Exploring strip malls and hole-in-the-wall restaurants in search of the city's best international food

Tuesday, December 13, 2011

The best and worst of Spice City in 2011

I've had a blast exploring all corners of the city in search of great ethnic food in 2011. In addition to enjoying countless great meals, I've had a chance to chat with fascinating people at restaurants and on Twitter and Facebook. Special thanks to Torontoist and AutoShare for their support.

Here's a round up of some of the best, worst and strangest things I've encountered on my food adventures this year.

Best hang out: You can easy end up spending an afternoon chatting with the friendly folks at the Haitian restaurant St. Clair Bakery & La Belle Jacmeliene in Scarborough.

Most memorable dessert: Gourmet Garden serves up a crazy crushed ice dish called ais kacang. The ice is sweetened with syrup and comes with strings of jelly, salted peanuts, creamed corn, red beans and sweet basil seeds.

Worst meal: I was excited to find this little Nigerian restaurant, Planet Nollywood, in the India-Africa mall, but we were served chunks of lukewarm, burned chunks of meat by a sullen waitress. Barely edible.

Best renovation: It's been amazing to see the transformation of El Gordo's empanada shop in Kensington into a full on hub of Latin cuisine, complete with a tranquil back patio.

Craziest burger: Novo Horozonte's Brazilian "sheesh burger" comes with a baggie around it to keep the ridiculous amount of toppings on it: it comes loaded with chicken, bacon, a fried egg, ham, cheese, lettuce, tomato, pieces of corn and thin-cut french fries.

The spiciest food: When I ate the dumplings in chili sauce at Ding Tai Fung in Markham my throat literally constricted and I had trouble breathing for two or three minutes.

Best community effort: I'm constantly impressed by the enthusiasm of the rag-tag bunch of vendors serving food out of old containers at Scadding Court.

Worst service: A staff member at MJ's BBQ & Suya screamed at me and threatened to call the police if I didn't delete my photos, even though I had asked another staff member for permission. I threw my money on the table and left before my meal arrived.

Best restaurant run by a cult: Green Earth serves vegetarian food and follows the teachings of the Supreme Master.

Strangest dish: The charming Motherhome Myanmar Cuisine serves the traditional Burmese dish of fermented tea leaves, an incredibly bitter meal that I think you need to grow up with in order to appreciate.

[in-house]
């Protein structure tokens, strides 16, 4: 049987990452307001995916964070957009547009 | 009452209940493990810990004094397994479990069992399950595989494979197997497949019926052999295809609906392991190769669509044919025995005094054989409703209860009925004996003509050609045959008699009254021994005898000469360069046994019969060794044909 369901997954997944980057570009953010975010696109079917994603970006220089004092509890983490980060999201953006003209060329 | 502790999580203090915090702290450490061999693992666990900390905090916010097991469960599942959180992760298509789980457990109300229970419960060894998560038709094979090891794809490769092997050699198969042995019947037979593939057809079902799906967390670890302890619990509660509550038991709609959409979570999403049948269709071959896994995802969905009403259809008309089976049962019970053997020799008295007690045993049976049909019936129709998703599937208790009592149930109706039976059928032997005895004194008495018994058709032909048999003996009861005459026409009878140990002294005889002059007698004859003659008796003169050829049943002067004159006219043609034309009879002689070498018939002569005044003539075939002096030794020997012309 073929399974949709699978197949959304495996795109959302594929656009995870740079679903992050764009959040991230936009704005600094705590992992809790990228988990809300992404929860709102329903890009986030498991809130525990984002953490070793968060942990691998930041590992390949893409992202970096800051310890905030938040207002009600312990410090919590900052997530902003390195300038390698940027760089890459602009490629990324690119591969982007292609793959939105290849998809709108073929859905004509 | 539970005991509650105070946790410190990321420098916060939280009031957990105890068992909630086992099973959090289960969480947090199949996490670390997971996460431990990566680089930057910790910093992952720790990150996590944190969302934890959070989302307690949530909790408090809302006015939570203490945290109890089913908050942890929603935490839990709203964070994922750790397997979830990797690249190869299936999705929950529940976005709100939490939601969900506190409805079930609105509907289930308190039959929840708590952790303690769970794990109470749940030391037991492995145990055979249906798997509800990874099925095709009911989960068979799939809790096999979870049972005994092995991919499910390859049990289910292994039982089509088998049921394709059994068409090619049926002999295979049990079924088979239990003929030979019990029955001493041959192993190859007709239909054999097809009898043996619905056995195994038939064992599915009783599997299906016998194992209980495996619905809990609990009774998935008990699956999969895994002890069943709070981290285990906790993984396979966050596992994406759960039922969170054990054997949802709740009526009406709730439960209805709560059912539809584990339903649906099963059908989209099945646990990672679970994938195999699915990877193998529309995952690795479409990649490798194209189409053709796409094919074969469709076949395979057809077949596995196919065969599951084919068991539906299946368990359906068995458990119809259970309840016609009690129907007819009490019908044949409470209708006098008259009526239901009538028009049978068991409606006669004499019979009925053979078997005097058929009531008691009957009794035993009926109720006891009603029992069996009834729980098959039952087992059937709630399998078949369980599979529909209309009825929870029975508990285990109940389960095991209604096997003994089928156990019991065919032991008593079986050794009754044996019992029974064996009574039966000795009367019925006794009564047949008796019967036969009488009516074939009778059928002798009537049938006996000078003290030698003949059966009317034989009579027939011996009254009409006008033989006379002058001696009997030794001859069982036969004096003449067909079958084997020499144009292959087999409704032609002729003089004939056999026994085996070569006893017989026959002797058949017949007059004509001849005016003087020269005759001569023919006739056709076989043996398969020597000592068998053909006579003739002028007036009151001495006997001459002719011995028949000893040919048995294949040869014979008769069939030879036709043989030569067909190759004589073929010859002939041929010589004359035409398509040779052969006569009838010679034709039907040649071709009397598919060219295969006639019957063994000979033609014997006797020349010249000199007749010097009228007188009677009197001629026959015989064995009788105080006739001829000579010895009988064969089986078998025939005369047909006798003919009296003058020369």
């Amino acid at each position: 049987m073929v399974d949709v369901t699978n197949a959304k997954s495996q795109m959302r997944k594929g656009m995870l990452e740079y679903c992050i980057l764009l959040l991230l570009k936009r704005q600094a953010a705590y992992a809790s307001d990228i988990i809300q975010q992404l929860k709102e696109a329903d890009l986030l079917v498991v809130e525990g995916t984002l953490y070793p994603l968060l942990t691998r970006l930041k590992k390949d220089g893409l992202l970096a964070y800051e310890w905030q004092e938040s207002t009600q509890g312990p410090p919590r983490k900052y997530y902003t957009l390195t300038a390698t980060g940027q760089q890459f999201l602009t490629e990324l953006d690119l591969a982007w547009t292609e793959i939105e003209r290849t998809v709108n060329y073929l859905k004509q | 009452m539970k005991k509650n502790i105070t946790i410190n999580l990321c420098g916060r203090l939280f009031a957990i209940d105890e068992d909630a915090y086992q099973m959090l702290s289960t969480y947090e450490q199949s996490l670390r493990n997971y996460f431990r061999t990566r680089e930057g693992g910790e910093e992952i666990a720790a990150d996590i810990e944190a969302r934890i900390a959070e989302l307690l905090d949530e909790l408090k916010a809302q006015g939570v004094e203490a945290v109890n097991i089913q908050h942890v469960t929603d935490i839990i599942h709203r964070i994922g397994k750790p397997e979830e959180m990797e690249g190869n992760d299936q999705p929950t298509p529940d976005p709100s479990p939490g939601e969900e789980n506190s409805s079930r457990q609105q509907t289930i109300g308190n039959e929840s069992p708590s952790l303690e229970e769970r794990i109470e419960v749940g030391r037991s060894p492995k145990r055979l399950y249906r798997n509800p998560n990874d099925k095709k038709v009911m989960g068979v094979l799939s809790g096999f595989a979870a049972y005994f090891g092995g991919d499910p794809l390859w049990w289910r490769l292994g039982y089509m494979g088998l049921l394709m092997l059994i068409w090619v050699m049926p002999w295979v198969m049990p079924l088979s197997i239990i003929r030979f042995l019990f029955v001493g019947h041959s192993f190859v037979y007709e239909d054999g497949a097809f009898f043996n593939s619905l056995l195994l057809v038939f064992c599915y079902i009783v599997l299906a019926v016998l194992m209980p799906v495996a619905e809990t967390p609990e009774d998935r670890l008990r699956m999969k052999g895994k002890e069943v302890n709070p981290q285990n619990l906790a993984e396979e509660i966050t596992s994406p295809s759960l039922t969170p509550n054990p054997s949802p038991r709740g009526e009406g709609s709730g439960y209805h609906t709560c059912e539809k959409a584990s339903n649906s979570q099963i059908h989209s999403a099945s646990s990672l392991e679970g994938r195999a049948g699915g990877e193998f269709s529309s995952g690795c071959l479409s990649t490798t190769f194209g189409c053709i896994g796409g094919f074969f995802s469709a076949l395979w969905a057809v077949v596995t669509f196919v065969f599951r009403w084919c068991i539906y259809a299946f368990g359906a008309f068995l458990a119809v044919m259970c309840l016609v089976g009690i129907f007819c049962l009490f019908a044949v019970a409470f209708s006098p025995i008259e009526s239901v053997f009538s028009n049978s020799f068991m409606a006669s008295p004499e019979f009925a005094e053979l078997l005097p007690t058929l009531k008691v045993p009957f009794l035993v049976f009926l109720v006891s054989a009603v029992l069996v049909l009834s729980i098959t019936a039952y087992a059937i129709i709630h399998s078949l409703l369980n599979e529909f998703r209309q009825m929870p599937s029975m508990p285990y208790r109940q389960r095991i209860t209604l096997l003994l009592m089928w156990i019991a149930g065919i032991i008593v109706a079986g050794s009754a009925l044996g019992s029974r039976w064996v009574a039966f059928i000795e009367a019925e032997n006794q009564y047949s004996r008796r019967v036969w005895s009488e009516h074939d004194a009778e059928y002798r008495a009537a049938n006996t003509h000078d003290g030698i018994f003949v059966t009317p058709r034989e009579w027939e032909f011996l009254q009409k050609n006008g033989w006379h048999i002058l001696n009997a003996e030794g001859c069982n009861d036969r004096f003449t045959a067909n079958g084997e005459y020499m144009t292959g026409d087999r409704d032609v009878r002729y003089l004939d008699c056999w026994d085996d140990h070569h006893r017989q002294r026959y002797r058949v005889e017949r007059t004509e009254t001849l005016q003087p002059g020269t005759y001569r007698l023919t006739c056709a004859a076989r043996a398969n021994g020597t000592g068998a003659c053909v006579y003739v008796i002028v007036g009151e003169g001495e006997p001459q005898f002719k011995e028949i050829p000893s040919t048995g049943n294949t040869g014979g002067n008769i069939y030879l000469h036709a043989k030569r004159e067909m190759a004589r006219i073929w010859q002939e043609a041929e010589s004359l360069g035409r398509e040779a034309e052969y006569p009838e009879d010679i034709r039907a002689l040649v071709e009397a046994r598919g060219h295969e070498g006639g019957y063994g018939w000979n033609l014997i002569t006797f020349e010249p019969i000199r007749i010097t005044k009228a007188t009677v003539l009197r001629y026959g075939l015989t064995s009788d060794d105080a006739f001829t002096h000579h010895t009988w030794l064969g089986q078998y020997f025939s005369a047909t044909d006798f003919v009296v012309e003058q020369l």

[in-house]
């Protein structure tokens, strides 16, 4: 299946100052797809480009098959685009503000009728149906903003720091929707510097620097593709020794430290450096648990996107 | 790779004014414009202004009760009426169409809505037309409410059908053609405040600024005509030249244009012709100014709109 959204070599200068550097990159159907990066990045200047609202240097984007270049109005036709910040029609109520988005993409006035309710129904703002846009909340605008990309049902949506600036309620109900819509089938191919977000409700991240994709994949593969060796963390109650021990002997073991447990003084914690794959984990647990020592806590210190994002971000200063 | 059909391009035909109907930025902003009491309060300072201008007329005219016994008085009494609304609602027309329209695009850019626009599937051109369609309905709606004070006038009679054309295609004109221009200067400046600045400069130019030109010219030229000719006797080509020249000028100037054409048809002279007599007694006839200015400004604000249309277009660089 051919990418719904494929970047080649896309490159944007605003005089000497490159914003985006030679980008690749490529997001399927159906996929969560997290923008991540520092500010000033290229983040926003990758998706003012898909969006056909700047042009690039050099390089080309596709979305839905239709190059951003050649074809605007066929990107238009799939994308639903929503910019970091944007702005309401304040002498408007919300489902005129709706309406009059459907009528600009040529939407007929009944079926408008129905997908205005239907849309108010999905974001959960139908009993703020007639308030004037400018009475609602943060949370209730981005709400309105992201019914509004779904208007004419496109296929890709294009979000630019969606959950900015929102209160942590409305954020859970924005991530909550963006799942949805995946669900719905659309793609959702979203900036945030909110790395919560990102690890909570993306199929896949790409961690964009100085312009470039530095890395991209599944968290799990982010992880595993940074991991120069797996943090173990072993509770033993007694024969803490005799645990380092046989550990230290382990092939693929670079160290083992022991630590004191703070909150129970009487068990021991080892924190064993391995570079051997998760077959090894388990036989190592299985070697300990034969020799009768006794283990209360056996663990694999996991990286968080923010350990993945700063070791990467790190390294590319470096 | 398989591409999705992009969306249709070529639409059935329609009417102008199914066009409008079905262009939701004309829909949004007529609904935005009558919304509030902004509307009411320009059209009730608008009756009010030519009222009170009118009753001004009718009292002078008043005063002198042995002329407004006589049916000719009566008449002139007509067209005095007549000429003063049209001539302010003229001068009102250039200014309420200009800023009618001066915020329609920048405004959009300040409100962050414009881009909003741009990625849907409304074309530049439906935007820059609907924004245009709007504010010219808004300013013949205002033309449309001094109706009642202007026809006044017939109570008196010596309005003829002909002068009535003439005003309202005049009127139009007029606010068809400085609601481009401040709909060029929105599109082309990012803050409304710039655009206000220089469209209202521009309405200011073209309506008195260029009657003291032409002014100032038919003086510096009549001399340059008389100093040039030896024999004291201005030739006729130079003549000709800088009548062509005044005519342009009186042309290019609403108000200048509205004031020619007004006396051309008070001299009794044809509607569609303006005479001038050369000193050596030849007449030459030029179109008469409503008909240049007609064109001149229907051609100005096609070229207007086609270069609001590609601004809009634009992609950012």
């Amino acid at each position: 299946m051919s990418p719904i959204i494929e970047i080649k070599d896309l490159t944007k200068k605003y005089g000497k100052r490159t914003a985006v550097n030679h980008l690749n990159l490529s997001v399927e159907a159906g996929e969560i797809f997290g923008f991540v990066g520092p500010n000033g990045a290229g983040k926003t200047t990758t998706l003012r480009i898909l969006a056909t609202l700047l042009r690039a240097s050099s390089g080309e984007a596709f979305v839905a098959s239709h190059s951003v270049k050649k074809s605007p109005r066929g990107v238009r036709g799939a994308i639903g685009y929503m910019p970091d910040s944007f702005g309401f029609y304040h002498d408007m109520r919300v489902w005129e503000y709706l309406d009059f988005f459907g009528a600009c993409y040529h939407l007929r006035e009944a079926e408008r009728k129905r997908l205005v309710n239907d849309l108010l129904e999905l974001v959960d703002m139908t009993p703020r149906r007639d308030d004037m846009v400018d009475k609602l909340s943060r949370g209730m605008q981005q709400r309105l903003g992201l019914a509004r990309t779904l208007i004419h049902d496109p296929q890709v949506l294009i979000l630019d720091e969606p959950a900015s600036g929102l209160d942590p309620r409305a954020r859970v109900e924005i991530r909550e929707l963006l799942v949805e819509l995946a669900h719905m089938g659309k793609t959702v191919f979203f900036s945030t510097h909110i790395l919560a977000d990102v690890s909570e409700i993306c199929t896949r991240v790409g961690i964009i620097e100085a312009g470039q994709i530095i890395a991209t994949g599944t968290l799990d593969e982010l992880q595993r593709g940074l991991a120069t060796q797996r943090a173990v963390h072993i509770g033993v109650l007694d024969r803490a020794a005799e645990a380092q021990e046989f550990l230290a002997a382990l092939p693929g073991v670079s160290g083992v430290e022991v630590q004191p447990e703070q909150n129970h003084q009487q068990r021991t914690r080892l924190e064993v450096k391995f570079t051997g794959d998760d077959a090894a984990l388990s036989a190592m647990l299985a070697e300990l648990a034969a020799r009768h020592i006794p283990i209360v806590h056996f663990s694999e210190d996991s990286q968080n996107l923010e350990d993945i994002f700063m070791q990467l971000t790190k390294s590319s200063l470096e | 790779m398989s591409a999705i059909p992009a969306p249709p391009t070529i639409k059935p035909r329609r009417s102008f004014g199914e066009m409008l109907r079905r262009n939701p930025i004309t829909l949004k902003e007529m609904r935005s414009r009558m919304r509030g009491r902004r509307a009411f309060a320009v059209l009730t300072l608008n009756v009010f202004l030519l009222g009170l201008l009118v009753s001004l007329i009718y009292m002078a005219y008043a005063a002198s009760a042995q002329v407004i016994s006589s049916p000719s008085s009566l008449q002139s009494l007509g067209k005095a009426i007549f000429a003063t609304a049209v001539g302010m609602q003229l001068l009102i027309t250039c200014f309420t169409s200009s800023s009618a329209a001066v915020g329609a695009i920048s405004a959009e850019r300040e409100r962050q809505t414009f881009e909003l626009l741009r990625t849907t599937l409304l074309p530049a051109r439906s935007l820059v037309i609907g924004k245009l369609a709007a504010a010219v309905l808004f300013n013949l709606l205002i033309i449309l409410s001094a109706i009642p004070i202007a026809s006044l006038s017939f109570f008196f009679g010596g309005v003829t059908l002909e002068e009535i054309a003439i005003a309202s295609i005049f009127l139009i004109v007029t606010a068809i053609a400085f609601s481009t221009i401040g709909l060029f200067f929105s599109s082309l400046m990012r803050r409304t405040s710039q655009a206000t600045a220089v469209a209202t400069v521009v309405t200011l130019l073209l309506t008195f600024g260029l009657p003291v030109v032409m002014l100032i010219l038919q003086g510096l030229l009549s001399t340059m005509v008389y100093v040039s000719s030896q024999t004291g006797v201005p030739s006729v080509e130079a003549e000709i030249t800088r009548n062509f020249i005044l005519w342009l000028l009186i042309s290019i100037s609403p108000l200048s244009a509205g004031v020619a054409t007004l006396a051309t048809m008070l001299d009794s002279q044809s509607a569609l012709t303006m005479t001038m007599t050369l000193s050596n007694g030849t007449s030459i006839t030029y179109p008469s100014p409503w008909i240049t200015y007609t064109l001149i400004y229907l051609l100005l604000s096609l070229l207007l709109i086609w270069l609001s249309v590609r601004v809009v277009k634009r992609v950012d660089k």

Most surprising foodie find: I was amazed to discover an excellent ethnic food court inside the flea market by Downsview Airport.

Best part of the GTA for food: This may surprise you downtown dwellers, but Scarborough can't be beat if you love cheap ethnic eats.

Spice City Toronto will be back in the new year. Have a great holiday and keep sending in restaurant tips.

Friday, December 2, 2011

Awesome Toronto street food: grilling jerk chicken on the sidewalk at 4 in the morning

There's been endless handwringing about Toronto's lack of street food options, but if you know where to go, you'll find some world-class street eats here. You've got to feel a blush of pride in our city when you watch jerk chicken being grilled over coal fires on the sidewalks of Eglinton West.

Three rival Jamaican restaurants, Spence's Bakery, Rap's and Hot Pot Restaurant (at 1539, 1541, 1545 Eglinton West) pull out oil drums that have been converted into barbecues nightly around 7pm and start grilling jerk chicken. The tradition was started in the 1990s by Spence's, and the years of smoke have left the restaurant's main awning completely charred. Rap's has had the same man grilling it's chicken, Horace Francis, for twenty years. 

"When we first started doing this, I wasn't sure if it would take off," says Horace Rose, the owner of Rap's, "For sure, I didn't think it would work during the winter." 

Not only does the barbecuing take place year-round, it goes until 6 in the morning on the weekends, and until 5am on other nights. "People go party at the clubs and everybody comes here to eat after," says Roy, the jerk pork specialist at Hot Pot (pictured below).  

For all three restaurants, the chicken is marinated and partially cooked inside, then transported to the grill to be finished off. Grilling specialists douse the grill with water from plastic pop bottles. You purchase a $5, $7 or $10 container inside the restaurant and bring it out to be filled up at the grill. 

The chicken has a delightfully smokey flavour. It's a bit on the dry side, but this can be remedied by dousing the meat with the sweet, tangy hot sauce. Hot Pot's jerk pork was even better: juicy and much spicier than the chicken. 

For the Eglinton West's sizeable Jamaican community, the steel drums are the taste of home. "I started eating at drums back in the 1970s in Jamaica, " Horace Rose says. "In the evening, people put out drums on the street and you can go and buy a whole chicken. Ever since this time it's been something special for me." 

Thanks to Andrew D. for the tip. 

Spence's Bakery is at 1539 Eglinton West; Rap's is at 1541 Eglinton West and Hot Pot Restaurant is at 1545 Eglinton West. They are just a few blocks away from Eglinton West subway station. The restaurants start grilling most nights around 6:30 or 7pm and go until 5 or 6 am.

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